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I'm teaching a course on complex networks using M.E.J. Newman's Networks: An Introduction. There is a claim in the book that is not really justified, and I don't know how to prove it.

Background and definitions

Let $(p_k)_{k=0}^{\infty}$ be a probability distribution with mean $\mu$. We choose a degree sequence $\mathbf{d}$ of length $n$ according to $(p_k)$. That is, the probability that $(d_i)_{i=1}^{n}$ is chosen is $\prod_{i=i}^n p_{d_i}$. We suppose that $\sum_i d_i$ is even; let $m$ denote the number of edges. (Here, $n$ tends to infinity and $m$ tends to infinity with $n$.) We then generate a (multi)graph $G$ with degree sequence $\mathbf{d}$ using the configuration model.

One might ask about this graph, "Let $v$ be a randomly chosen vertex and let $e$ be an edge incident to $v$ (if one exists). What is the probability that the vertex $w$ at the end of $e$ has degree $k$?" In Newman's book, this probability is calculated as follows: the expected number of vertices of degree $k$ is $n p_k$, so the (expected?) probability that $e$ is attached to such a vertex is $$\frac{k}{2m-1} n p_k \sim k p_k \frac{n}{2m},$$ which has expected value $$\frac{k p_k}{\mu}. \tag*{(1)}$$ (All of the expectations running around make this part a little confusing.)

Define the excess degree of this randomly chosen vertex $w$ to be the number of edges incident to $w$, except for the edge $e$ that we used to reach $w$, i.e., one less than the degree of $w$.

Let $d'_w$ denote the excess degree of $w$. Since the probability that $d'_w = k$ equals the probability that $d_w = k + 1$, we use the expression in $(1)$ to define $$q_k := \mathbb{P}(d'_w = k) = \frac{(k + 1) p_{k + 1}}{\mu}.$$

(N.B.: $(q_k)_{k=0}^{\infty}$ is often called the size-biased degree distribution; hence the title.)

My question

Are the excess degrees of different vertices independent? If the excess degree is somehow an "intrinsic" property of the degree distribution, then it seems that the answer is yes. However, if it depends on the configuration chosen, then it seems that knowing the excess degree of $v$ would tell you something about the excess degree of $w$.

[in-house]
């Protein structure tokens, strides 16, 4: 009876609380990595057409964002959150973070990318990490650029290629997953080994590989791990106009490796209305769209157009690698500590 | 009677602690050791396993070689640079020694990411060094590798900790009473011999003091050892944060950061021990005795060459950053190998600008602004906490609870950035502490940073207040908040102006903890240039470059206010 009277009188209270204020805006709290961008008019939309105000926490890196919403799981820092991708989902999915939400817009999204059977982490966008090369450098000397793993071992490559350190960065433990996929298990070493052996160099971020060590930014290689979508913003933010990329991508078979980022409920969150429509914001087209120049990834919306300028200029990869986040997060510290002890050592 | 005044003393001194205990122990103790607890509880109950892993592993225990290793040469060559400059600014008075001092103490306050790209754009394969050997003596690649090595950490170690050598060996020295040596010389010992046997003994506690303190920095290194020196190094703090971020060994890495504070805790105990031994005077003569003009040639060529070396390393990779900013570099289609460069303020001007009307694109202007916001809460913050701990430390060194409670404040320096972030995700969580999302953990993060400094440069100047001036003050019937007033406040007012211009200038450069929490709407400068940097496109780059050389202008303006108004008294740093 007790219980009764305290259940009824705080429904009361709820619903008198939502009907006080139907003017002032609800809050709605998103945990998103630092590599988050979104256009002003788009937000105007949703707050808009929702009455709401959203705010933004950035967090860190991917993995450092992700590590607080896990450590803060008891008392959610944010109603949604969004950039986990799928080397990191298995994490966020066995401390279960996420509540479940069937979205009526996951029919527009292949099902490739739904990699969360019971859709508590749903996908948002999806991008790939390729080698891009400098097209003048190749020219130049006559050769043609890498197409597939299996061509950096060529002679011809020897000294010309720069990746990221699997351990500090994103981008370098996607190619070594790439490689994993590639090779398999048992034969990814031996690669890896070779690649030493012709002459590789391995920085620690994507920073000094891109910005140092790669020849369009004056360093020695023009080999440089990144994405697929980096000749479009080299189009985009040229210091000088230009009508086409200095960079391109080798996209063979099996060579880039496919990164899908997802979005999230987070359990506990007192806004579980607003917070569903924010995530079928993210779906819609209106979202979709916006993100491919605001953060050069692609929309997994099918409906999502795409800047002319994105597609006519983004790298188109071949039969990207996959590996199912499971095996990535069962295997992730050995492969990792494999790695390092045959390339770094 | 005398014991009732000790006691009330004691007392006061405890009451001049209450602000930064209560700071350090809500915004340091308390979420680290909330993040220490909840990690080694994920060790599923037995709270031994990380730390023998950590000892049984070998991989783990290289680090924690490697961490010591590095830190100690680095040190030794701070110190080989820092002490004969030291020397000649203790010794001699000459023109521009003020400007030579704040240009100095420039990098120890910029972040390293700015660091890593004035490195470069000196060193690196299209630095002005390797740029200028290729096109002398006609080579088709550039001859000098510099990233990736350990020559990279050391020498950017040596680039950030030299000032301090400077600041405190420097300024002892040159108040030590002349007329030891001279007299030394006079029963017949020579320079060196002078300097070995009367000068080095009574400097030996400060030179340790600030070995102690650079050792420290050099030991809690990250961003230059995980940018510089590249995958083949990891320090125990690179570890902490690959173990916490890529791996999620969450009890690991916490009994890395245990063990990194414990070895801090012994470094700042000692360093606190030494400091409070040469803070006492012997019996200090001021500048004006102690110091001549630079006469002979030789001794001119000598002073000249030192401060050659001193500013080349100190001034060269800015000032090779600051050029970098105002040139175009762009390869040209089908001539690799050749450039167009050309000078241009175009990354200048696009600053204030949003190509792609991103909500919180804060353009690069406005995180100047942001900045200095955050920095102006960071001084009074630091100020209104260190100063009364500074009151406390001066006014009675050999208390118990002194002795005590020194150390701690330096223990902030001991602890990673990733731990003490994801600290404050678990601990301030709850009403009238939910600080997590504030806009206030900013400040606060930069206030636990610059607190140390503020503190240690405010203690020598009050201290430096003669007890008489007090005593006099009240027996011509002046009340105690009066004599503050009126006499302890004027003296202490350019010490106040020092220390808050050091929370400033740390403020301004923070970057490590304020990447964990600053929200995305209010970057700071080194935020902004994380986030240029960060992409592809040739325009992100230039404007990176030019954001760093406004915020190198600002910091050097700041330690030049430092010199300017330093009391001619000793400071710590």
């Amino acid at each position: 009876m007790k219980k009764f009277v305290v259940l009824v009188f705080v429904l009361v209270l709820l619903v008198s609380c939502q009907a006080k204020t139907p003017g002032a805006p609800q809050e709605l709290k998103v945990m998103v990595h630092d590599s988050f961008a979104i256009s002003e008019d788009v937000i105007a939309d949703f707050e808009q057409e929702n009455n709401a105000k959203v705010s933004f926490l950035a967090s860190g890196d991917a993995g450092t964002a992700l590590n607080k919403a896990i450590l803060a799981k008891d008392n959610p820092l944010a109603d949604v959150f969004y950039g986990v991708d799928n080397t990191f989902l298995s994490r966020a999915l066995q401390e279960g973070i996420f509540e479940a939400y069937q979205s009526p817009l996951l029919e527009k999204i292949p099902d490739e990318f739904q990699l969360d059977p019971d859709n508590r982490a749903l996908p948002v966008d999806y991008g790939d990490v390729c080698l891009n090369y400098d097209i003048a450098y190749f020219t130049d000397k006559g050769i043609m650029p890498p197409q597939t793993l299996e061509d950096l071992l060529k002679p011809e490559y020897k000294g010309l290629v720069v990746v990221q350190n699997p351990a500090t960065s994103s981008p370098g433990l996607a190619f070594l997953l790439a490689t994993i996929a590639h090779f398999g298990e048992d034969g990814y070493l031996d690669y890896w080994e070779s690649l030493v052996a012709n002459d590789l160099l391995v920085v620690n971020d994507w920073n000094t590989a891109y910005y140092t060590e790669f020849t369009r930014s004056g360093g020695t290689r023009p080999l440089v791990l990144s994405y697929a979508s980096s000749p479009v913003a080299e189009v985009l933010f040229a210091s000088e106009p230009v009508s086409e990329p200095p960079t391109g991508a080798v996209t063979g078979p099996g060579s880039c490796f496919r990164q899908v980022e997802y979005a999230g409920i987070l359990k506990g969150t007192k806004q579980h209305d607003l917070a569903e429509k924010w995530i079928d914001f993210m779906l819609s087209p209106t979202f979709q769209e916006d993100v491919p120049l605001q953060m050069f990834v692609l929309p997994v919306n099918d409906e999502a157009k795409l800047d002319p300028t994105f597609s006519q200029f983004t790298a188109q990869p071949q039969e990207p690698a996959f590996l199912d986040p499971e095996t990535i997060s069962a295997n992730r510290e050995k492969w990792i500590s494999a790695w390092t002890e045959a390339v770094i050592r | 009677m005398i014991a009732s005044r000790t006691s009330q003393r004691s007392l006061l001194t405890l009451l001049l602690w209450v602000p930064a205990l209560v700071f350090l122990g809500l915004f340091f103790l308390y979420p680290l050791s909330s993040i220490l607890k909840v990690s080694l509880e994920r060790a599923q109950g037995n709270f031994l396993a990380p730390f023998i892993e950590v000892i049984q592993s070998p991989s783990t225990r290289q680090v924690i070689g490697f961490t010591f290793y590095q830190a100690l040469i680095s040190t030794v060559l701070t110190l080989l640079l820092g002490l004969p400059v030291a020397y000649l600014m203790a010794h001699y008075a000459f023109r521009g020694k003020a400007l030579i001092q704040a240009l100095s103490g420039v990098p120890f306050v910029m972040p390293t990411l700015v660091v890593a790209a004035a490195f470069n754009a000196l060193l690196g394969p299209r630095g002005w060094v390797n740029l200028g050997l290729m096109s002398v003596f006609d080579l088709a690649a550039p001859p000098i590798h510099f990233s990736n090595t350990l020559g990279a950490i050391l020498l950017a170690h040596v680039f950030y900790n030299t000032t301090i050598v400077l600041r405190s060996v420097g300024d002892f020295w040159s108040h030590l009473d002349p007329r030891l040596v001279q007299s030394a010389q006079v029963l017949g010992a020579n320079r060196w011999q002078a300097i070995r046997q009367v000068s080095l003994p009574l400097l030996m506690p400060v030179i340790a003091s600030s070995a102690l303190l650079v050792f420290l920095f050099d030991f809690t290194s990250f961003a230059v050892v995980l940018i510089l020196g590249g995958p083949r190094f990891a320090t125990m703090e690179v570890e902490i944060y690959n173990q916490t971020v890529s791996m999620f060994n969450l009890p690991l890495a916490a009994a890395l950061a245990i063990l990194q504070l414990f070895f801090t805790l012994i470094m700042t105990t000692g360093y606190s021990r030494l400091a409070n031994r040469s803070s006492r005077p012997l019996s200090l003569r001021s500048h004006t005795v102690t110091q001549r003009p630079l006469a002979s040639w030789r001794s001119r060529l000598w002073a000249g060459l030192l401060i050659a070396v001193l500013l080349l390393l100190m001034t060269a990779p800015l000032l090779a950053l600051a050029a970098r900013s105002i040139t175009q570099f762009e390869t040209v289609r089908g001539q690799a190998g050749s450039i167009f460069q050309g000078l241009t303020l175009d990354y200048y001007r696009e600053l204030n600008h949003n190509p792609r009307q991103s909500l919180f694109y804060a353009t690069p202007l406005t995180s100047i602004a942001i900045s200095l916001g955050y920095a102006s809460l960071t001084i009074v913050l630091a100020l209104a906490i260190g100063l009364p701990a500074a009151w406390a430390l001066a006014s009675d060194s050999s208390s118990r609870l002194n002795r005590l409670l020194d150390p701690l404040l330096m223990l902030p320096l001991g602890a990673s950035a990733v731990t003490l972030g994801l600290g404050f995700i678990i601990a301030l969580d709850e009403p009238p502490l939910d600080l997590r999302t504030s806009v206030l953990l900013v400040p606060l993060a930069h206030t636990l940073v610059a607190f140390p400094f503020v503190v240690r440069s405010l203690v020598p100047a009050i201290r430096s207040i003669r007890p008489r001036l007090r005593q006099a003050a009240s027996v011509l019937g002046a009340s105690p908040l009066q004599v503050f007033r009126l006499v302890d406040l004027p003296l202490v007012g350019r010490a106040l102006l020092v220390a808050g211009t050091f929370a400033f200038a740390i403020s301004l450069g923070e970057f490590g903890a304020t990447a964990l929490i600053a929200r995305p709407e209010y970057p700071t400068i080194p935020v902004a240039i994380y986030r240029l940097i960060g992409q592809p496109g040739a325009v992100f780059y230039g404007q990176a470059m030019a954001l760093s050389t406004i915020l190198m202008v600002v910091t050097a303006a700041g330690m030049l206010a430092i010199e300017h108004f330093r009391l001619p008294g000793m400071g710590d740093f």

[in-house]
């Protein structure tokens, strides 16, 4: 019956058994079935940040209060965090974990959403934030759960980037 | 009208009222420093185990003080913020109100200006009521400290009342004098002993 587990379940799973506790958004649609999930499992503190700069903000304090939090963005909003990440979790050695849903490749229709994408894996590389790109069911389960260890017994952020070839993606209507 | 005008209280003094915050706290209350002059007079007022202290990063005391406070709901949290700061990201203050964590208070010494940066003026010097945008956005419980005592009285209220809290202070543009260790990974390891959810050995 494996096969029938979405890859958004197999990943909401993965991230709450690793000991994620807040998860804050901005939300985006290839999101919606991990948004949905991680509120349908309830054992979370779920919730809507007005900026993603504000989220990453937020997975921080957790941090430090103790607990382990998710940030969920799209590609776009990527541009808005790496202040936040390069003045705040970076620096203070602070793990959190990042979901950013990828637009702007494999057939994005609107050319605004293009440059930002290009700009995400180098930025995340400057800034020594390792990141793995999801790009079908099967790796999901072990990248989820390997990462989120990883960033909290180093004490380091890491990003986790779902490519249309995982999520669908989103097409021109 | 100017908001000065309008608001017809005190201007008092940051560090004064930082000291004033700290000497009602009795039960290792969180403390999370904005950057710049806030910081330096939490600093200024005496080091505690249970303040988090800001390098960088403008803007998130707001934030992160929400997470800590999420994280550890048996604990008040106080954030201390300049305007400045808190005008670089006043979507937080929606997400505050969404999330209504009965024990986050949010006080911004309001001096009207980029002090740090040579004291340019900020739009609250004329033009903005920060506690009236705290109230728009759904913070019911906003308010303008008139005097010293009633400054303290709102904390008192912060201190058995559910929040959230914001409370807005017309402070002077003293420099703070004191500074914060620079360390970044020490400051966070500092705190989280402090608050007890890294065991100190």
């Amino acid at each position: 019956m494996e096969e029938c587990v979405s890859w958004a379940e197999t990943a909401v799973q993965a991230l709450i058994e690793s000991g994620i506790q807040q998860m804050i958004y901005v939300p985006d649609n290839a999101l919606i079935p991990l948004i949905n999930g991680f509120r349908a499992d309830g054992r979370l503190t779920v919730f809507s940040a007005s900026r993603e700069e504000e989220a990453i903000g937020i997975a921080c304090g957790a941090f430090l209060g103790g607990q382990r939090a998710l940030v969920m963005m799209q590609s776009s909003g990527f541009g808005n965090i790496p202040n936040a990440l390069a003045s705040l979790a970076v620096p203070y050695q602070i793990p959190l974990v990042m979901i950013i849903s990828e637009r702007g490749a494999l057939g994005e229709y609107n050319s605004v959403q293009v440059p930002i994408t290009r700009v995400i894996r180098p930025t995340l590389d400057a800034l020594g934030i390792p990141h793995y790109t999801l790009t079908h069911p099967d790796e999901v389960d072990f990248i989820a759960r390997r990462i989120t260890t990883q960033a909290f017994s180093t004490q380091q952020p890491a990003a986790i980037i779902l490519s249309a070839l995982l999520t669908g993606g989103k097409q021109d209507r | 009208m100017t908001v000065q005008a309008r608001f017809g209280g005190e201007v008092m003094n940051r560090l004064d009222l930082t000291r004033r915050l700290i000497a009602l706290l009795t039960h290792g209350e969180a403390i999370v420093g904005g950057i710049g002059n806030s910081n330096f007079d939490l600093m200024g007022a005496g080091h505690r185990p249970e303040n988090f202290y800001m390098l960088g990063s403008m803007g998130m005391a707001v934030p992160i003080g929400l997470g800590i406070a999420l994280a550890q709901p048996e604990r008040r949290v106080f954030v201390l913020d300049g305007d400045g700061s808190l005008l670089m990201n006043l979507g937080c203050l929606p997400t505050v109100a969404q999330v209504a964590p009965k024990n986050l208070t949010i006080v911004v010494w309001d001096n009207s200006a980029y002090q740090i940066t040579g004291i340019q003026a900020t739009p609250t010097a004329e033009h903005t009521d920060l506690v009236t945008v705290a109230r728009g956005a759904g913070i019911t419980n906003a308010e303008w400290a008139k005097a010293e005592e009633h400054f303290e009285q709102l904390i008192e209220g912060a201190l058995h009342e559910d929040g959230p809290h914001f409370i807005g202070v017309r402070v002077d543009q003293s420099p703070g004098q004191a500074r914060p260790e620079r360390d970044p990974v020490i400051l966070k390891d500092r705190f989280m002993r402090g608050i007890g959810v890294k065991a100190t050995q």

The motivation and specific context

Section 13.4 of Newman's book discusses the clustering coefficient of a graph chosen in the way described above (note that the definition in use here is the one given in the "Transitivity Ratio" section of the linked Wikipedia article).

The calculation proceeds as follows: choose a vertex $u$ of degree at least two and choose two of its neighbors, $v$ and $w$. Since $v$ and $w$ are each at the end of a randomly chosen edge from $u$, the number of other degrees adjacent to each of $v$ and $w$ is given by the size-biased degree distribution $(q_k)$. Let $v \sim w$ denote the event that there is at least one edge between $v$ and $w$. It is not hard to show that the conditional probability that this occurs is $$\frac{d'_v d'_w}{2m - 1} \sim \frac{d'_v d'_w}{2m}.$$ Thus, we have $$\begin{align} \mathbb{P}(v \sim w) &= \sum_{s = 0}^{\infty} \sum_{t = 0}^{\infty} \mathbb{P}(v \sim w \mid d'_v = s, d'_w = t) \mathbb{P}(d'_v = s, d'_w = t)\\ &= \sum_{s = 0}^{\infty} \sum_{t = 0}^{\infty} \mathbb{P}(d'_v = s, d'_w = t) \frac{s t}{2m}. \end{align}$$ So far, mostly so good. However, the author then claims that $$\mathbb{P}(d'_v = s, d'_w = t) = q_s q_t.$$ As stated above, I don't see why that's true.

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1 Answer 1

My first thought was that indeed it should not be true. However, after several attempts to show this, I come up with and indirect argument that it is actually true.

Newman in his book gets the final results that the clustering coefficient is actually $$ C=\frac{1}{n}\frac{\nu^2}{{\rm E}(D)}, $$
where I denote $$ {\rm E}(D)=\frac{\sum_jd_j}{n},\quad \nu=\frac{{\rm E}(D^2)-{\rm E}(D)}{{\rm E}(D)}. $$ Now exactly the same result by using a different argument. Clustering coefficient is equal to the average number of closed paths of length 2 divided by the average number of paths of length 2. First can be found as $$ {\rm E}(T_n)=\sum_{i,j,k}\frac{d_i(d_i-1)d_j(d_j-1)d_k(d_k-1)}{(2m-1)(2m-3)(2m-5)}\sim \nu^3. $$ The second (the number of paths of length 2) is $$ {\rm E}(W_n)=\sum_{i,j,k}\frac{d_id_j(d_j-1)d_k}{(2m-1)(2m-3)}\sim n {\rm E}(D)\nu, $$ which gives exactly the same result.

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